Vulnerabilities in Raleigh-based Red Hat JBoss software were not the reason why MedStar Health was hacked recently, the hospital chain says.

MedStar issued a statement Wednesday about the incident after an Associated Press story reported that hackers did exploit flaws.

Red Hat (NYSE: RHT) had issued warnings and patches about the vulnerabilities in 2007 and 2010.

Here’s what The AP reported initially this week:

WASHINGTON (AP) — The Associated Press has learned that a Washington hospital hack happened because a vulnerable server was left that way despite a simple, available patch and warnings since at least 2007. Operations at MedStar Health were seriously disrupted. A source says the hackers exploited design flaws that had persisted on the MedStar network. The FBI declined to discuss how the hackers broke in.

On Wednesday, MedStar said that hackers who seriously disrupted its operations and held some data hostage did not exploit the vulnerabilities that were the subjects of warnings in 2007 and 2010.

The AP’s first report was attributed to a person familiar with the investigation who was not authorized to discuss the findings publicly. MedStar said the new information came from Symantec Corp., which it hired to investigate.

The vulnerabilities were in a JBoss application server, supported by Red Hat Inc. and other organizations, which were the subject of public warnings in 2007 and 2010.

MedStar said, “The 2007 and 2010 fixes referenced in the article were not contributing factors in this event.”

MedStar assistant vice president Ann Nickels declined to clarify or elaborate. It’s unclear whether MedStar was trying to convey that the two vulnerabilities had been already resolved or that hackers had found another method of breaking into the JBoss server.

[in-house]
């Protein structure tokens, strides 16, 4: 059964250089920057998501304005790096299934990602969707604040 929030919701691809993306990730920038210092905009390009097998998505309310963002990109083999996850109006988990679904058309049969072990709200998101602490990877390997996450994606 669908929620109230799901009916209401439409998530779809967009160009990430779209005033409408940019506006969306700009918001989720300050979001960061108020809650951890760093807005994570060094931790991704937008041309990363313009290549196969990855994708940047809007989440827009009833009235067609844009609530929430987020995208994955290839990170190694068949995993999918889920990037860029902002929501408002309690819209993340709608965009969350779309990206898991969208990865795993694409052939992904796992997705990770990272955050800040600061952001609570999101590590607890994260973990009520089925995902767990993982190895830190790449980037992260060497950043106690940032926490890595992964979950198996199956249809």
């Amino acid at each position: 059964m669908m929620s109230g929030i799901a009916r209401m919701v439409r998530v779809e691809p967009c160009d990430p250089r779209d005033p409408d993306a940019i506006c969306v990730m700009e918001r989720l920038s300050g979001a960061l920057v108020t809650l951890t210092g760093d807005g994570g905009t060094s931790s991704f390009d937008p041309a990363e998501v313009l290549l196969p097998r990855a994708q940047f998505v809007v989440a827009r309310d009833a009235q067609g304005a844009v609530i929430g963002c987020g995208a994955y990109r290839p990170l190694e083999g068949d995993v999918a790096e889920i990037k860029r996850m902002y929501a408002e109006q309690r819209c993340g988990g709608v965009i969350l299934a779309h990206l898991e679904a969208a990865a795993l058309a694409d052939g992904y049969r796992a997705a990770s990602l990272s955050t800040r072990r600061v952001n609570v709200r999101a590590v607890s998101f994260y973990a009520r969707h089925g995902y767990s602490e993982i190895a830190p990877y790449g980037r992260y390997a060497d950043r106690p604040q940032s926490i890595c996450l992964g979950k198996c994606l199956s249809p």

The MedStar hackers employed virus-like software known as Samas, or “samsam,” that scours the Internet searching for accessible JBoss application servers that are vulnerable to those flaws. It’s the virtual equivalent of rattling doorknobs in a neighborhood to find unlocked homes. When it finds one, the software breaks in using the old vulnerabilities, then can spread across the company’s network by stealing passwords. Along the way, it encrypts scores of digital files and prevents access to them until victims pay the hackers a ransom, usually between $10,000 and $15,000.

If a victim hasn’t made safe backups of files, there may be little choice except to pay, although MedStar has said it paid nothing. The hospital chain shut down its systems quickly after discovering the attack, limiting its impact to archives, some imaging and lab files and other duplicate records, according to the person with inside knowledge of the attack.

The FBI, which is investigating, declined to discuss how the hackers broke in. It issued a flash message to companies days after the MedStar hacking, describing the dangers of samsam and asking for help detecting it and improving defenses against it. Days later, the Homeland Security Department issued a separate warning about samsam and another common ransomware strain, Locky, which tricks victims into opening email attachments to infect computers.